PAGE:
Goodby Silverstein & Partners, Inc. - Company Profile, Information, Business Description, History, Background Information on Goodby Silverstein & Partners, Inc.

720 California Street
San Francisco, California 94108

Company Perspectives:

We believe that this is a time of great upheaval in the way brands ar e created, and our company is evolving to anticipate and take best ad vantage of the new environment around us. The old model, in which adv ertisers address captive audiences with unavoidable messages, is a th ing of the past. To be successful in a faster, more voluntary world, we have to engage our audiences, creating messages, often in unexpect ed places, that people welcome and even seek out. This kind of commun ication will have elements of entertainment and avant-garde media thi nking not presently associated with advertising.

History of Goodby Silverstein & Partners, Inc.

Best known for its "Got Milk" campaign for the California Fluid Milk Producers Advisory Board, Goodby Silverstein & Partners, Inc. ope rates as a subsidiary of advertising services conglomerate Omnicom Gr oup, which consists of BBDO Worldwide, DDB Needham Worldwide, TBWA In ternational, and Diversified Agency Services. It has won every major advertising award, most of them many times over.

1980s: Creating a Distinctive Style of Advertising

Jeff Goodby, Andy Berlin, and Rich Silverstein cofounded Goodby, Berl in & Silverstein in 1983. Rich Silverstein was raised in New York where he attended the Parsons School of Design. When he graduated in 1973, he moved to San Francisco and began working at Rolling Ston e magazine as a graphic designer and, later, as an art director. After his stint at Rolling Stone, he worked at various adverti sing agencies throughout San Francisco, including Bozell & Jacobs , McCann/Erickson, Foote, Cone & Belding, and Ogilvy & Mather . Silverstein met Jeff Goodby in 1980 while the two were working unde r Hal Riney at Ogilvy & Mather.

A graduate of Harvard University and a staffer at the Harvard Lamp oon, Goodby had originally intended to become a journalist. After college, he worked as a city hall reporter at a small daily newspape r in Massachusetts. However, when he relocated to San Francisco with his wife, he decided to try his hand at advertising. "[I] opened the Yellow Pages and started with "A". ... Along the way someone advised me to create a resume of myself that would show a sense of humor. So I did a parody of an encyclopedia entry of myself, as if I were dead. And that got me a job at J. Walter Thompson," Goodby recalled in Inc. in 2004.

As collaborators on various projects, Silverstein and Goodby won nume rous prizes for their groundbreaking advertising campaigns at Ogilvy & Mather. They came up with the idea of starting their own agency while working on a freelance project with Andy Berlin. With barely e nough money to cover operating expenses and only one client, the Elec tronic Arts Software Co., the three opened Goodby, Berlin, & Silv erstein in 1983.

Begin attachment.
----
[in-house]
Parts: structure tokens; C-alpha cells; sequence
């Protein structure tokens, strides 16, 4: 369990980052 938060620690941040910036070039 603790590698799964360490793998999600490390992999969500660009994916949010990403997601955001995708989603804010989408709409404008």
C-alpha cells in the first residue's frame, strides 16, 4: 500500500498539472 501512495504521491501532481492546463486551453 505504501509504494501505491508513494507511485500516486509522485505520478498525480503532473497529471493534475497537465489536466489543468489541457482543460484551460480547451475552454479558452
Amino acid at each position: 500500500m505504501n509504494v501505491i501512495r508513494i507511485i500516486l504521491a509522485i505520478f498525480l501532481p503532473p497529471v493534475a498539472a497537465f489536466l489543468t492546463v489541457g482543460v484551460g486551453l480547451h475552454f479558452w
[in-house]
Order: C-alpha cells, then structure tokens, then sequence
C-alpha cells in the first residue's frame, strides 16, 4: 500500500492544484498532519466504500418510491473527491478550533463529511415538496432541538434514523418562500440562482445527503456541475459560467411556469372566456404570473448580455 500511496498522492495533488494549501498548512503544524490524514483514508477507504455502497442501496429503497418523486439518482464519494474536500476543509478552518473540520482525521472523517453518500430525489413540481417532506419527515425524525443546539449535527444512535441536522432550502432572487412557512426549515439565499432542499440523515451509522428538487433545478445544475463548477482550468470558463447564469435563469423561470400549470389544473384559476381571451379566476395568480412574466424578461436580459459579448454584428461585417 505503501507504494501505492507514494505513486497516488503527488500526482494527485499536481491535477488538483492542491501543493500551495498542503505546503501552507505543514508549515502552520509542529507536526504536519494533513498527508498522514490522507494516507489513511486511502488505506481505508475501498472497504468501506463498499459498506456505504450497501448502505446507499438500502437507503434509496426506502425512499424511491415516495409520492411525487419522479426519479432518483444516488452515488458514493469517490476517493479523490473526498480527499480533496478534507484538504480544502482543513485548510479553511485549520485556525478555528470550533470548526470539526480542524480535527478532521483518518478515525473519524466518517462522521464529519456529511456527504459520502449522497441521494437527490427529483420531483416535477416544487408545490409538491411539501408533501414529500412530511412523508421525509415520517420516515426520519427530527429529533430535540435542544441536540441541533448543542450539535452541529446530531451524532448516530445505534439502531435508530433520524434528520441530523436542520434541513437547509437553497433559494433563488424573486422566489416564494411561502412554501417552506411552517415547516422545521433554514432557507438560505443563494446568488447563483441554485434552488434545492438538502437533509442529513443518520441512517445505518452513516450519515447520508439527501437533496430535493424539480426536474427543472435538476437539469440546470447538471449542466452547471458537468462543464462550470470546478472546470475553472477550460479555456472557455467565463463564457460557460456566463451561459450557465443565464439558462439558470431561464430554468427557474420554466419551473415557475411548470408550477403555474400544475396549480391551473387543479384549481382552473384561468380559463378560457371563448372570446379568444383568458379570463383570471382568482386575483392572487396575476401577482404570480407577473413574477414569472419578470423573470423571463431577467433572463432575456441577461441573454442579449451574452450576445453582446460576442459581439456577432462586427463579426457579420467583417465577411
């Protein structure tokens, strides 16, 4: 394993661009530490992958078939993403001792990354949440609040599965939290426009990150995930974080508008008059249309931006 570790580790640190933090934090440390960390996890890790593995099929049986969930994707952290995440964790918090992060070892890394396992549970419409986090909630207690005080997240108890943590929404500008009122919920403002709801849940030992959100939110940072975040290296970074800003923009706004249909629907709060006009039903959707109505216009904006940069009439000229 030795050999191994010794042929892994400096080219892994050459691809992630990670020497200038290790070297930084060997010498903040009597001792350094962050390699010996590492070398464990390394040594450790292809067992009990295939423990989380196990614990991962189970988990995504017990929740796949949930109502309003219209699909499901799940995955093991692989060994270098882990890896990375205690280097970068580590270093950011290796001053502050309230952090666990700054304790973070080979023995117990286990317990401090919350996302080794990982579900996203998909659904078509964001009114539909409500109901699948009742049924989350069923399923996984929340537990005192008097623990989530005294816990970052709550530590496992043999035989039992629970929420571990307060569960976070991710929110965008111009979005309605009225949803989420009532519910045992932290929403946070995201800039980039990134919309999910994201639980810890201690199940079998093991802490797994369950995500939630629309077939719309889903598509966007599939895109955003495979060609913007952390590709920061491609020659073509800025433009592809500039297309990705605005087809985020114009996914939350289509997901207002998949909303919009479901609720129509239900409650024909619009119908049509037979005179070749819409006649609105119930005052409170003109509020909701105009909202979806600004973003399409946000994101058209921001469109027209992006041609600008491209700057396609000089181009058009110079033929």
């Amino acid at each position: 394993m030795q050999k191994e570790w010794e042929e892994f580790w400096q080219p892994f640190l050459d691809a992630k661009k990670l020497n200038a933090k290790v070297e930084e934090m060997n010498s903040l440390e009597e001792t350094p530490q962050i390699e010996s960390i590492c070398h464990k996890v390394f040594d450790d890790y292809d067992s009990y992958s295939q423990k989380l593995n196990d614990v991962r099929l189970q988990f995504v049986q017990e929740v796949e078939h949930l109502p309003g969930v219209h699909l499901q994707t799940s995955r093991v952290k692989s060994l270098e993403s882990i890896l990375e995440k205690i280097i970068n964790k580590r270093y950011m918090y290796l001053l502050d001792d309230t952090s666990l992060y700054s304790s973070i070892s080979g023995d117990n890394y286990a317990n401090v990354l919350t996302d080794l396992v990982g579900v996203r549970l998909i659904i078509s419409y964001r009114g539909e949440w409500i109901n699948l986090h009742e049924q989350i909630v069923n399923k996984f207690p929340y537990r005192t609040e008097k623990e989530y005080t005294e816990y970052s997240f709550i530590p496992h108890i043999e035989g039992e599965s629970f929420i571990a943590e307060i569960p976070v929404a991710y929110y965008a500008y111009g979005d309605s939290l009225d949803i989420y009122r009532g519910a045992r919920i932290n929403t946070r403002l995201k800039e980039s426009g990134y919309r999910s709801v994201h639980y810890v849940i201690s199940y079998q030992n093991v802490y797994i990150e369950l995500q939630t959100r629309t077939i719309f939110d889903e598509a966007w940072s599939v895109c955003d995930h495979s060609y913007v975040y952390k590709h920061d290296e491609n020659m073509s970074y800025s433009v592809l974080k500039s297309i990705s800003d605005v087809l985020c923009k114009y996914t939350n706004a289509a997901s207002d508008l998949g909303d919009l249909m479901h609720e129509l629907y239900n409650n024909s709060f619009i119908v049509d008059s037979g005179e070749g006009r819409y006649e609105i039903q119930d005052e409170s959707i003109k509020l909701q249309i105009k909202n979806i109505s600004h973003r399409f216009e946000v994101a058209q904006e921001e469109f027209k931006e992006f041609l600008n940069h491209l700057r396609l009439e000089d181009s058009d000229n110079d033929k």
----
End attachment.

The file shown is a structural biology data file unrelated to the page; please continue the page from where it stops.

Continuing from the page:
Soon after, Goodby met Will Hearst, the grandson of William Randolph Hearst, who at the time was the publisher of the San Francisco Exa miner. Hearst invited Goodby and his partners to compete for the newspaper's account. Goodby recalled in a 2004 San Francisco Chron icle article: "The idea we presented was a parody of the film Citizen Kane, which was of course a damning indictment of Will's grandfather. ... [H]e liked it and even agreed to act in the commerci als, playing the tortured figure who ran the newspaper. The campaign really got a lot of notoriety and we were on our way."

With the Examiner ad, the company began building a reputation for creating unusual, humorous, and provocative ads. Looking back ove r the company's history, Goodby described the creative philosophy in a 2004 San Francisco Chronicle article: "[We tried] to approac h people with respect, to treat them as if they have a sense of humor , as if they are paying attention, as if they are smart, and look for the highest common denominator rather than the lowest common denomin ator, like most advertising does." During the company's early years, Goodby, Berlin & Silverstein gained recognition for a variety of innovative ads. Examples of the company style include commercials for Isuzu, in which a driver plunges his off-road vehicle into the middl e of a room-sized birthday cake, and its Norwegian Cruise Line accoun t, where a passenger vows: "I will be naked more often." One billboar d they created for the San Francisco Examiner, in which TV new scasters are portrayed as Barbie and Ken dolls, was so provocative th at a TV station manager broadcast an angry rebuttal. The partners als o distinguished Goodby, Berlin & Silverstein from their bigger ri vals by promising their clients that one of the agency's founders wou ld personally head up every account.